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Planting bare root fruit trees in the landscape

Cherry trees blossom
Danielle Hughson

Adding a fruit tree on your property allows you to harvest fresh pears, apples or cherries in coming years. Fruit trees are ornamental;producing beautiful spring blooms. Fall and winter is an appropriate time to plant bare root trees in many areas. Some trees will require a few years to produce fruit, depending on the maturity of the tree when planted, but it is worth the wait.

Fruit bearing trees on your property often add to its value. If you expect to live there for an extended time, planting a fruit tree or more than one may benefit you in several ways:

• Fresh, Wholesome Fruit

• Saving Money

• Chance of Abundant Harvest

Planting Bare Root Trees

Bare root simply means the trees have grown in the ground somewhere else and were dug up to be re-planted. Roots have likely gone through a pruning process throughout their lifespan to make them more compact.

Bare root fruit trees should be planted in late autumn, winter or early spring, during their period of dormancy. The exact timing will vary by your USDA Zone. When planted during dormancy, roots become established while leaf growth is not competing for the tree's nutrients.

Decide on a planting spot before you buy the fruit trees. Full sun is necessary for most fruit production. The site of your orchard should not be shaded by nearby trees or buildings.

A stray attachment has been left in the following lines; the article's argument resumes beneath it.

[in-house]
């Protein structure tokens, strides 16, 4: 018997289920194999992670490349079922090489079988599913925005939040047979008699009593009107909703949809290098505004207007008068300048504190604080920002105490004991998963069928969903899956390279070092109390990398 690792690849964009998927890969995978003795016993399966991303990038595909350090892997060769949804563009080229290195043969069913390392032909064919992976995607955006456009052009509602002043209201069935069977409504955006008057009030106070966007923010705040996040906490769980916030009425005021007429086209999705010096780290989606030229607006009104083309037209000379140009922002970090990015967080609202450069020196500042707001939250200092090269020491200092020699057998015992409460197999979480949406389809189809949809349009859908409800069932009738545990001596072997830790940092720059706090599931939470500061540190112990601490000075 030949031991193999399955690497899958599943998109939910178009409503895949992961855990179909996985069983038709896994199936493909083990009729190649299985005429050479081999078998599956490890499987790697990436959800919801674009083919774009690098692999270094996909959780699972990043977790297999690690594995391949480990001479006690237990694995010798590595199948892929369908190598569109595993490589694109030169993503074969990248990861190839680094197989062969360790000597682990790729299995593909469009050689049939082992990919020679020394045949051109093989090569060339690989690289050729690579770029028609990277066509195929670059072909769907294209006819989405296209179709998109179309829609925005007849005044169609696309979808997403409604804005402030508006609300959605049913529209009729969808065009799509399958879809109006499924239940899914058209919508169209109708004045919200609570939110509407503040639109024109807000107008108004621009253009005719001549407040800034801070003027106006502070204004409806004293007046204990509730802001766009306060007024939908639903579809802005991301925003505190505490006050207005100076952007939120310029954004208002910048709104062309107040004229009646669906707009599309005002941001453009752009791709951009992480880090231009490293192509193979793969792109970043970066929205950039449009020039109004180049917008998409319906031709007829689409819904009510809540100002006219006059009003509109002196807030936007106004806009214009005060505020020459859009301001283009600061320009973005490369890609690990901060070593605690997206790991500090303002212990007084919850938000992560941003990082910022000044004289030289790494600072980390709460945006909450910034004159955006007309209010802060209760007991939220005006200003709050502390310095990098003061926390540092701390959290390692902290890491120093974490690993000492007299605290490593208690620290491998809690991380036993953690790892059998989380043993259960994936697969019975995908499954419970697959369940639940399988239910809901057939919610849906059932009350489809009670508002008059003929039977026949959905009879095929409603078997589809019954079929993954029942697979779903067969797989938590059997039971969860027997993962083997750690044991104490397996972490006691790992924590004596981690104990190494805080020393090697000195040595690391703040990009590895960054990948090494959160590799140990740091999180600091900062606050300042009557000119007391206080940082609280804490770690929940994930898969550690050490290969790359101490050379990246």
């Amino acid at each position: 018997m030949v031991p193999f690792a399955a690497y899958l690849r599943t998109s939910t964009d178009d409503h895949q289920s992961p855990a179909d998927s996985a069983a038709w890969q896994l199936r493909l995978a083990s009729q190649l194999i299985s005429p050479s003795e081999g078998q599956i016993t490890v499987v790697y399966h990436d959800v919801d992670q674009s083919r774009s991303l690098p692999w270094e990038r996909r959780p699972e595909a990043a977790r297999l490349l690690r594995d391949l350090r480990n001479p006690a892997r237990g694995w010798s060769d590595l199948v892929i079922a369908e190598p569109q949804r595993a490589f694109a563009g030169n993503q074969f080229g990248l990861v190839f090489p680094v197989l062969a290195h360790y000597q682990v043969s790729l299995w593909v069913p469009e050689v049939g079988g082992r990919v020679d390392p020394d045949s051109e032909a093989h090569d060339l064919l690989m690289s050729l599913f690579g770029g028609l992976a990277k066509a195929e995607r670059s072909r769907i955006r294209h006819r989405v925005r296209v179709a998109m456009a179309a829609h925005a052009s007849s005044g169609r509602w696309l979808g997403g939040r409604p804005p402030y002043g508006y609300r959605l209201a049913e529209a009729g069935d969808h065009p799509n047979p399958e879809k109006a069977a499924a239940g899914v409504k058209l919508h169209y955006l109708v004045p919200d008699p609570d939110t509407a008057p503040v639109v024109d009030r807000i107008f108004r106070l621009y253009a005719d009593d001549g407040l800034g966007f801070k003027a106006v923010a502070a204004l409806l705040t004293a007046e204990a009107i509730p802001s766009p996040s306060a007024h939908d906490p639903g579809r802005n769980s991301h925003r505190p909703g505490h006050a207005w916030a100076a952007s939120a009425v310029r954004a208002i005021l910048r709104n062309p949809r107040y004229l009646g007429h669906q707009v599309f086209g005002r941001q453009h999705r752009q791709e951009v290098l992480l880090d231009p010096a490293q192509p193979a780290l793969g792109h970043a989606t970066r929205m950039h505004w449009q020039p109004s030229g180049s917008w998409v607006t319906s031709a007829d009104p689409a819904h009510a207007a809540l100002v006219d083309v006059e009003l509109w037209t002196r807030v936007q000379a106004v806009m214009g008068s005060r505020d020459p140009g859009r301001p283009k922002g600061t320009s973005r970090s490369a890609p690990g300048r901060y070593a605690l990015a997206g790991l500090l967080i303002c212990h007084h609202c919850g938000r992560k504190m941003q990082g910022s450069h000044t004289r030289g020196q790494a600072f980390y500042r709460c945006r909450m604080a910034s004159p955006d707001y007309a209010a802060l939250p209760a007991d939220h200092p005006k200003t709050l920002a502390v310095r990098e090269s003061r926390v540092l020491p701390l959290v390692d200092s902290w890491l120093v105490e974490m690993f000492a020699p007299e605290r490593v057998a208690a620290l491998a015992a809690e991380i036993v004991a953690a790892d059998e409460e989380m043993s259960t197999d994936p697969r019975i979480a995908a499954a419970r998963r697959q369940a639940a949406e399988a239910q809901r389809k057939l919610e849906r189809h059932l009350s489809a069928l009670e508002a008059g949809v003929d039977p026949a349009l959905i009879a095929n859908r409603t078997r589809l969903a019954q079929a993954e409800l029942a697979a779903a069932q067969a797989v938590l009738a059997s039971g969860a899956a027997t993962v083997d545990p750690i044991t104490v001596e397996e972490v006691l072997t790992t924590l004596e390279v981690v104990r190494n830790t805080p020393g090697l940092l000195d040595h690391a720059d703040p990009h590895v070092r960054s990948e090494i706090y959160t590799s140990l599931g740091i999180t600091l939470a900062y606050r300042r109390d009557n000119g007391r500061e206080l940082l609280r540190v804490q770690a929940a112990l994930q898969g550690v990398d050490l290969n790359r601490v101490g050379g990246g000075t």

Digging the Holes

Dig the holes partially before planting, or dig them once the tree has arrived. Each hole will be sized according to the size of the roots, twice the width. According to the University of California, depth should be just to the crown of the plants. If there is a graft union visible, this should be above the soil when planted. Place the graft union facing northeast.

Soak bare root trees for a few hours before planting. Ease out roots that are circling, if any and carefully prune broken or otherwise damaged roots.

When planting the tree, fill the hole with the same soil (back fill) which was removed. Adding soil of a different consistency at this time can cause problems for the transplant. After the first addition of soil, gently firm it down around the roots to avoid air pockets. Repeat this process until soil is at crown level, sloping downward on the outside of the hole. Water in slowly. When the soil is watered in, settling to below the crown may require the addition of more back fill.

Water and Weeding

Keep newly planted trees moist and weed-free until they become established. Use coarse, organic mulch to help retain moisture and slow weed growth. Mulch should be applied several inches away from the trunk of the transplant. The root ball area should never be soggy. Weeding by hand is preferable during the first months of growth.

Successful bare root trees produce fruit more quickly than those grown from seed. Consider them as a possibility for producing more food for your family and increasing the value of your property.

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